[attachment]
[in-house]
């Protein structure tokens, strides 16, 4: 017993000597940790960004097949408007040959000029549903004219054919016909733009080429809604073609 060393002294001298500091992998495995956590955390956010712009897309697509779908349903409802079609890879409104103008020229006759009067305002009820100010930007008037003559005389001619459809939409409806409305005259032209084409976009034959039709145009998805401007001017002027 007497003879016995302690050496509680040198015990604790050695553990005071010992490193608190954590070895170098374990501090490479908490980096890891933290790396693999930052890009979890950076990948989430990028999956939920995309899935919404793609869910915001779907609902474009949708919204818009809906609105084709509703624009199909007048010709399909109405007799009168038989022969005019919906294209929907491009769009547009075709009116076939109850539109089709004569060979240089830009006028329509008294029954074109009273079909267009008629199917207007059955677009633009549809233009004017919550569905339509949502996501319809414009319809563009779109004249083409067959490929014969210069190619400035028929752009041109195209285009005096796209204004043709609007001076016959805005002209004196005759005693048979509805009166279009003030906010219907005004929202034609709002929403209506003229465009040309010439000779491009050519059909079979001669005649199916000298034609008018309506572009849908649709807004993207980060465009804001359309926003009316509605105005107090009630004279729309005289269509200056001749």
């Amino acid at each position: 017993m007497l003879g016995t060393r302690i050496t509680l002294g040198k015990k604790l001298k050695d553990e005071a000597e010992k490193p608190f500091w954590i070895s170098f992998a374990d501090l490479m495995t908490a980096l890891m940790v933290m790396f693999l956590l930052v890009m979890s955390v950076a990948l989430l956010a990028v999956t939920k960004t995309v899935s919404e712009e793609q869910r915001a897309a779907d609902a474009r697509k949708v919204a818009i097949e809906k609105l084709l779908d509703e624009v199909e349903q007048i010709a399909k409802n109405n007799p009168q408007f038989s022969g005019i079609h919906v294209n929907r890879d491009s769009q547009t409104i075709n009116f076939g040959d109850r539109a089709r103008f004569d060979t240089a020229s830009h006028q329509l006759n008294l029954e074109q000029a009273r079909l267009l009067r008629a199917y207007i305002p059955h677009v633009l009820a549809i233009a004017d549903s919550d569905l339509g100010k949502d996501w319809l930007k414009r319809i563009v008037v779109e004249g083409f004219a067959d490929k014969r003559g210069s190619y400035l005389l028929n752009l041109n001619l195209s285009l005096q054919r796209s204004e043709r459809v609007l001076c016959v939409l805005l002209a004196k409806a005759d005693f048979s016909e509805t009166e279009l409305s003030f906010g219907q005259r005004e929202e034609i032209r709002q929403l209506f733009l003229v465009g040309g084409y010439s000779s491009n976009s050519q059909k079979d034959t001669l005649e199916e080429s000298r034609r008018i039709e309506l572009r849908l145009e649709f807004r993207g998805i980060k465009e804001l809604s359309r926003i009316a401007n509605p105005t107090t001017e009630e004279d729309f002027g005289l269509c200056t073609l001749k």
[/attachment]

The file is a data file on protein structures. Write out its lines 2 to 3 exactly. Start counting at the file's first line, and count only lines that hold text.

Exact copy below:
């Protein structure tokens, strides 16, 4: 017993000597940790960004097949408007040959000029549903004219054919016909733009080429809604073609 060393002294001298500091992998495995956590955390956010712009897309697509779908349903409802079609890879409104103008020229006759009067305002009820100010930007008037003559005389001619459809939409409806409305005259032209084409976009034959039709145009998805401007001017002027 007497003879016995302690050496509680040198015990604790050695553990005071010992490193608190954590070895170098374990501090490479908490980096890891933290790396693999930052890009979890950076990948989430990028999956939920995309899935919404793609869910915001779907609902474009949708919204818009809906609105084709509703624009199909007048010709399909109405007799009168038989022969005019919906294209929907491009769009547009075709009116076939109850539109089709004569060979240089830009006028329509008294029954074109009273079909267009008629199917207007059955677009633009549809233009004017919550569905339509949502996501319809414009319809563009779109004249083409067959490929014969210069190619400035028929752009041109195209285009005096796209204004043709609007001076016959805005002209004196005759005693048979509805009166279009003030906010219907005004929202034609709002929403209506003229465009040309010439000779491009050519059909079979001669005649199916000298034609008018309506572009849908649709807004993207980060465009804001359309926003009316509605105005107090009630004279729309005289269509200056001749």
């Amino acid at each position: 017993m007497l003879g016995t060393r302690i050496t509680l002294g040198k015990k604790l001298k050695d553990e005071a000597e010992k490193p608190f500091w954590i070895s170098f992998a374990d501090l490479m495995t908490a980096l890891m940790v933290m790396f693999l956590l930052v890009m979890s955390v950076a990948l989430l956010a990028v999956t939920k960004t995309v899935s919404e712009e793609q869910r915001a897309a779907d609902a474009r697509k949708v919204a818009i097949e809906k609105l084709l779908d509703e624009v199909e349903q007048i010709a399909k409802n109405n007799p009168q408007f038989s022969g005019i079609h919906v294209n929907r890879d491009s769009q547009t409104i075709n009116f076939g040959d109850r539109a089709r103008f004569d060979t240089a020229s830009h006028q329509l006759n008294l029954e074109q000029a009273r079909l267009l009067r008629a199917y207007i305002p059955h677009v633009l009820a549809i233009a004017d549903s919550d569905l339509g100010k949502d996501w319809l930007k414009r319809i563009v008037v779109e004249g083409f004219a067959d490929k014969r003559g210069s190619y400035l005389l028929n752009l041109n001619l195209s285009l005096q054919r796209s204004e043709r459809v609007l001076c016959v939409l805005l002209a004196k409806a005759d005693f048979s016909e509805t009166e279009l409305s003030f906010g219907q005259r005004e929202e034609i032209r709002q929403l209506f733009l003229v465009g040309g084409y010439s000779s491009n976009s050519q059909k079979d034959t001669l005649e199916e080429s000298r034609r008018i039709e309506l572009r849908l145009e649709f807004r993207g998805i980060k465009e804001l809604s359309r926003i009316a401007n509605p105005t107090t001017e009630e004279d729309f002027g005289l269509c200056t073609l001749k």